Paving the way for BIG DATA Analytics in Sri Lanka


By Zahir Fuard

Sri Lanka is a land which is well acquainted with the concept of precognition, and a persistent desire to predict the future. Even the most rational among us cannot help but be tempted by the idea. If you knew what was coming tomorrow, would you act differently? What would you do? How would things change? Naturally, many have tried to step in and fulfil this latent demand for a more certain future. We see it in horoscopes, and in the confident proclamations of astrologers. Yet time and again, these intermediaries fall woefully short of providing any real insight to what lays ahead.

Tools change with the times, and today’s technological innovations are rapidly enabling a brave and exciting new world of possibilities, one in which data becomes a catalyst for an economy, a society, and a nation that is free to unleash its true potential. Across the globe, we see numerous examples of predictive analytics enabled by rapid advances in the ability of a given organization to collate and analyze massive quantities of data – essentially enabling a given macro-situation to be analyzed simultaneously at face value, down the most minute, granular level. This approach is capable of driving entirely unprecedented paradigms of development in nearly every facet of life.

From the way we grow our food, to the way we run our businesses; from the treatment of disease, to the development of breakthrough products and services in the banking and financial sector; from predicting natural disasters to developing smarter financial models, change is coming, and big-data is the key. Our emerging digital economy will ultimately operate according to a drastically different set of rules, and success in this new environment boils down to how we frame an issue, and how intelligently we respond to the insights we are given.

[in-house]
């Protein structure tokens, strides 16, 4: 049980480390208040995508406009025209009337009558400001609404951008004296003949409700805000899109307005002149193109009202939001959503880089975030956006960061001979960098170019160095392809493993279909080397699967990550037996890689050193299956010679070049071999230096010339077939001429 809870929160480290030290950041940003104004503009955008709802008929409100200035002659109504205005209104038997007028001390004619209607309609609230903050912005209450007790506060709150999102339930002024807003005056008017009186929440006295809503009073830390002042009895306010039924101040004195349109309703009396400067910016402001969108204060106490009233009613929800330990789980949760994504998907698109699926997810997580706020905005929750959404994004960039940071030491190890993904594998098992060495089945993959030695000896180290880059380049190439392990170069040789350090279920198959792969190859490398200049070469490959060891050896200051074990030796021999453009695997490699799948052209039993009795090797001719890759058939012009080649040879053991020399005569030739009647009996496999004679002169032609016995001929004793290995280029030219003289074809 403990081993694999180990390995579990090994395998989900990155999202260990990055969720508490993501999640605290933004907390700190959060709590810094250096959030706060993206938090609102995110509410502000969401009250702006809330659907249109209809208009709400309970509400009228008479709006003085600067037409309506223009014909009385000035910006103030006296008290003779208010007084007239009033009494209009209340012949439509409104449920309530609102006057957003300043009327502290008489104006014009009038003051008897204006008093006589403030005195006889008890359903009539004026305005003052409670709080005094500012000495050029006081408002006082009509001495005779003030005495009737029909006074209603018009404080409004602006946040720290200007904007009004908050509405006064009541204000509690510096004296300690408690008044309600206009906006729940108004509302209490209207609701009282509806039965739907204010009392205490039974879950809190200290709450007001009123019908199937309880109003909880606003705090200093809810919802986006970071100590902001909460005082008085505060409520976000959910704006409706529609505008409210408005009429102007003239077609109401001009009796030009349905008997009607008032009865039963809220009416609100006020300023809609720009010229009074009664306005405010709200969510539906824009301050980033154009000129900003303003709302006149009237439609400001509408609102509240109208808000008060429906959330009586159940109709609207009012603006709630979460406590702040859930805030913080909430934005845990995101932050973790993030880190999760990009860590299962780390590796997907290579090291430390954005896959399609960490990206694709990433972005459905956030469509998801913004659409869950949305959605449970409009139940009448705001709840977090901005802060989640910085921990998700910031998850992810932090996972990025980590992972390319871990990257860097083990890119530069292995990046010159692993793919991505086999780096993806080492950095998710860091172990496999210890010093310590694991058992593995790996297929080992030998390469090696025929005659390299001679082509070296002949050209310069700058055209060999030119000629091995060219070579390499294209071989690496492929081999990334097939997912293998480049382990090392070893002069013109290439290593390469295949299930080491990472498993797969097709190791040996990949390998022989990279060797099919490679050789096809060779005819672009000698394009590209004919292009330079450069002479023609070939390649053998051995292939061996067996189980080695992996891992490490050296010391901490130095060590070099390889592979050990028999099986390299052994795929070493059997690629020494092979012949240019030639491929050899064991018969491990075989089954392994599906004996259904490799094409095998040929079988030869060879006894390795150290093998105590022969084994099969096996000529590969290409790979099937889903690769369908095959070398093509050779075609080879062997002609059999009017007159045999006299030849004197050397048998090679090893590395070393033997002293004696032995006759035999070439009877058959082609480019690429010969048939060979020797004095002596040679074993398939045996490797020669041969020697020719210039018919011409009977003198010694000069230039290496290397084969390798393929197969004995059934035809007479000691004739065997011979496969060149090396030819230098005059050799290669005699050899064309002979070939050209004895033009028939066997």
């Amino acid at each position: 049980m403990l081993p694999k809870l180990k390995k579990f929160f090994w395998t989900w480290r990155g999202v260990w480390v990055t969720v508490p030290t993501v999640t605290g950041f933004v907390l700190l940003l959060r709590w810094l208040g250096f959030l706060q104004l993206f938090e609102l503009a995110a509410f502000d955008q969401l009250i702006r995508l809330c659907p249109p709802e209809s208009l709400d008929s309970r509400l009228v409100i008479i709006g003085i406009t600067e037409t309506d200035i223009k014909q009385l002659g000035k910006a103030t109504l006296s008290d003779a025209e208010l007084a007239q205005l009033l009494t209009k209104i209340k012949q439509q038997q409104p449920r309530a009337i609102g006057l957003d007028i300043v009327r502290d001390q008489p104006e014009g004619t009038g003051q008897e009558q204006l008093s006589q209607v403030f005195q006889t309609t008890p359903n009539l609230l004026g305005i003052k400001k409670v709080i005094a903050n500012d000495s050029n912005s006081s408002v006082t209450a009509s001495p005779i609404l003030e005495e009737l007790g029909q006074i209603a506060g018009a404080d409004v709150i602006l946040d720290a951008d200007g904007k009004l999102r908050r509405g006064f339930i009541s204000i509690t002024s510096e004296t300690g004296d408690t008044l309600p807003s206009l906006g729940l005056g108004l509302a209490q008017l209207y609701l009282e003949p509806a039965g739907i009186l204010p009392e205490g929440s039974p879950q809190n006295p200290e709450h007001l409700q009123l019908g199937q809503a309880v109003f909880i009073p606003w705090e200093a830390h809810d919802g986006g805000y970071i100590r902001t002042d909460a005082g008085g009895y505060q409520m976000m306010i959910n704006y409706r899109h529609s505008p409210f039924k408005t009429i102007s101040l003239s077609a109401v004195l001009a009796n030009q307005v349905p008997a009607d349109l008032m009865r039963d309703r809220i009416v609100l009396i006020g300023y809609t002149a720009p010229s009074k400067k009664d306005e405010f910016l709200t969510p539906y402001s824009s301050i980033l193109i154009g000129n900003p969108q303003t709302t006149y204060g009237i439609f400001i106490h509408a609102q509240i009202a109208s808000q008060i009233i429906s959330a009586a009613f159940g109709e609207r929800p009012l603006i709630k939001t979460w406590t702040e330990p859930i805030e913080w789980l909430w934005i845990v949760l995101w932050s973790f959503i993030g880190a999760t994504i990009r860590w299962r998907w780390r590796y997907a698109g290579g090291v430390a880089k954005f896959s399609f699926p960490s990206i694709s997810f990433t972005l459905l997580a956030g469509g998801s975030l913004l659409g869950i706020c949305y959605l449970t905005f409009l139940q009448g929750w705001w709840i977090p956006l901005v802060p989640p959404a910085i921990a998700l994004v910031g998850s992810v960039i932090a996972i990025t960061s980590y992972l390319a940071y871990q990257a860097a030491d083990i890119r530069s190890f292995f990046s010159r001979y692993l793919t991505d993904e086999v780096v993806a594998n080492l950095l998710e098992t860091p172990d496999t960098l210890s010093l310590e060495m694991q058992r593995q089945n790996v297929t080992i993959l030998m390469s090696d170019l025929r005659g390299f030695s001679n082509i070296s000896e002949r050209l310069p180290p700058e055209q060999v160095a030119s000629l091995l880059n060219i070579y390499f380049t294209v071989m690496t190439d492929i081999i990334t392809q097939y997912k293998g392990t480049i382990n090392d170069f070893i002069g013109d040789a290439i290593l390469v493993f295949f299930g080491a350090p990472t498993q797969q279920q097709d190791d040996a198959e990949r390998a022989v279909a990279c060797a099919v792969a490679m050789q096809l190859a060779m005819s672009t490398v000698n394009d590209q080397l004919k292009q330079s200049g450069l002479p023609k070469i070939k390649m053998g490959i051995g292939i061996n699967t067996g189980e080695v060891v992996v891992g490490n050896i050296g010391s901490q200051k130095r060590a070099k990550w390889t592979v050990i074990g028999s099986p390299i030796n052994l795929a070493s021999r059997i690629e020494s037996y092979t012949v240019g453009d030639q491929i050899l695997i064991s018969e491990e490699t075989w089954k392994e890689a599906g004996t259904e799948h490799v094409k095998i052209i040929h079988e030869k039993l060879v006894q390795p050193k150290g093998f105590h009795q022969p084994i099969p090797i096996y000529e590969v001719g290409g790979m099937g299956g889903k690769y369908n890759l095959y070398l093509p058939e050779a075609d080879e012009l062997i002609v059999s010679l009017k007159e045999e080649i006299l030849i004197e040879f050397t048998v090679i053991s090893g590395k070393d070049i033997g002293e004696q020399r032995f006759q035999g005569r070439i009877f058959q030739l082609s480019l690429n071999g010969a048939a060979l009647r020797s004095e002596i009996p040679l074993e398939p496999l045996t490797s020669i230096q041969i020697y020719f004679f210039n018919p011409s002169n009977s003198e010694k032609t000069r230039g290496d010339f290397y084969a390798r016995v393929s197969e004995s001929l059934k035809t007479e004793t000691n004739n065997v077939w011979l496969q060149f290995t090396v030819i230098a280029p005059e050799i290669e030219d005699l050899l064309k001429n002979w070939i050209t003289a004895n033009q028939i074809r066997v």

The devil is in the details

While the general approach of how big-data works is fairly consistent, its application and integration into different industries can be a bit more complex. Consequently, specific approaches must be tailored for each sector. Generally speaking, big-data is simply a catch-all term used to describe a process by which predictive mathematical algorithms are applied to very large, complex, rapidly-changing datasets in order to extract precise, reliable insights into what is most likely to happen next, based on a complete analysis of every such situation in the past.

As is often the case, it is the banking, financial services, and insurance (BFSI) that is often the first adopter of cutting-edge technologies and Though many BFSI organizations are beginning to disrupt their analytics landscapes by gathering immense volumes of data assets, these companies are at varying levels of Big Data maturity. As customer volume increases, it dramatically affects the level of services offered by the organization. Existing data analytics practices have simplified the process of monitoring and evaluation of banks and other financial services organizations, including vast amounts of client data such as personal and security information. But with the help of Big Data, banks can now use this information to continually track client behavior in real time, providing the exact type of resources needed at any given moment. This real-time evaluation will in turn boost overall performance and profitability, thus thrusting the organization further into the growth cycle.

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